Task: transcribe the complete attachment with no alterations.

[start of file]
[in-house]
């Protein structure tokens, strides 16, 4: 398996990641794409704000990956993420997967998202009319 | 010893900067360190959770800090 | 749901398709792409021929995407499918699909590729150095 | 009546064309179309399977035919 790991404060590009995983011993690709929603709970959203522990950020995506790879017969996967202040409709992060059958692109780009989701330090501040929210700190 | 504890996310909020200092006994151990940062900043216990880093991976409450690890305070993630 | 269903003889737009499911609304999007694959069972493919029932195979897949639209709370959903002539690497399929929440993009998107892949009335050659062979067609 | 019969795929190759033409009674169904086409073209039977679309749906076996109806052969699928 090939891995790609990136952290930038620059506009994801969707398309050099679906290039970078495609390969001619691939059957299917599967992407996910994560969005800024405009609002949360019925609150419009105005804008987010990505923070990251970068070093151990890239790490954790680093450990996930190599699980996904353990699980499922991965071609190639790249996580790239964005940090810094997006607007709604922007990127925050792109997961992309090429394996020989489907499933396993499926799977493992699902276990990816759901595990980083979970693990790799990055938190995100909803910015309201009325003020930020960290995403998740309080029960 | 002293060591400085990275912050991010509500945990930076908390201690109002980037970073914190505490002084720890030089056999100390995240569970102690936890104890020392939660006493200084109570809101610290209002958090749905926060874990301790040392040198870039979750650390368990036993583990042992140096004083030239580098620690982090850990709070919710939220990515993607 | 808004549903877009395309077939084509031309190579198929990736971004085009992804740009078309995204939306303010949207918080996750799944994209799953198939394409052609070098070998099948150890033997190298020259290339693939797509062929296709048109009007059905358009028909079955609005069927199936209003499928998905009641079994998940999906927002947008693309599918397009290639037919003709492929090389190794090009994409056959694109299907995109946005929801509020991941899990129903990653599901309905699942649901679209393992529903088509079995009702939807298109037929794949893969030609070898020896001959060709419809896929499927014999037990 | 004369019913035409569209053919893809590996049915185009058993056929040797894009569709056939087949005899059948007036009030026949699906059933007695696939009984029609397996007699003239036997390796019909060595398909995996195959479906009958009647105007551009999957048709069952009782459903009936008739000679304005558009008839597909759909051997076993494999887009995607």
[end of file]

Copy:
[in-house]
């Protein structure tokens, strides 16, 4: 398996990641794409704000990956993420997967998202009319 | 010893900067360190959770800090 | 749901398709792409021929995407499918699909590729150095 | 009546064309179309399977035919 790991404060590009995983011993690709929603709970959203522990950020995506790879017969996967202040409709992060059958692109780009989701330090501040929210700190 | 504890996310909020200092006994151990940062900043216990880093991976409450690890305070993630 | 269903003889737009499911609304999007694959069972493919029932195979897949639209709370959903002539690497399929929440993009998107892949009335050659062979067609 | 019969795929190759033409009674169904086409073209039977679309749906076996109806052969699928 090939891995790609990136952290930038620059506009994801969707398309050099679906290039970078495609390969001619691939059957299917599967992407996910994560969005800024405009609002949360019925609150419009105005804008987010990505923070990251970068070093151990890239790490954790680093450990996930190599699980996904353990699980499922991965071609190639790249996580790239964005940090810094997006607007709604922007990127925050792109997961992309090429394996020989489907499933396993499926799977493992699902276990990816759901595990980083979970693990790799990055938190995100909803910015309201009325003020930020960290995403998740309080029960 | 002293060591400085990275912050991010509500945990930076908390201690109002980037970073914190505490002084720890030089056999100390995240569970102690936890104890020392939660006493200084109570809101610290209002958090749905926060874990301790040392040198870039979750650390368990036993583990042992140096004083030239580098620690982090850990709070919710939220990515993607 | 808004549903877009395309077939084509031309190579198929990736971004085009992804740009078309995204939306303010949207918080996750799944994209799953198939394409052609070098070998099948150890033997190298020259290339693939797509062929296709048109009007059905358009028909079955609005069927199936209003499928998905009641079994998940999906927002947008693309599918397009290639037919003709492929090389190794090009994409056959694109299907995109946005929801509020991941899990129903990653599901309905699942649901679209393992529903088509079995009702939807298109037929794949893969030609070898020896001959060709419809896929499927014999037990 | 004369019913035409569209053919893809590996049915185009058993056929040797894009569709056939087949005899059948007036009030026949699906059933007695696939009984029609397996007699003239036997390796019909060595398909995996195959479906009958009647105007551009999957048709069952009782459903009936008739000679304005558009008839597909759909051997076993494999887009995607």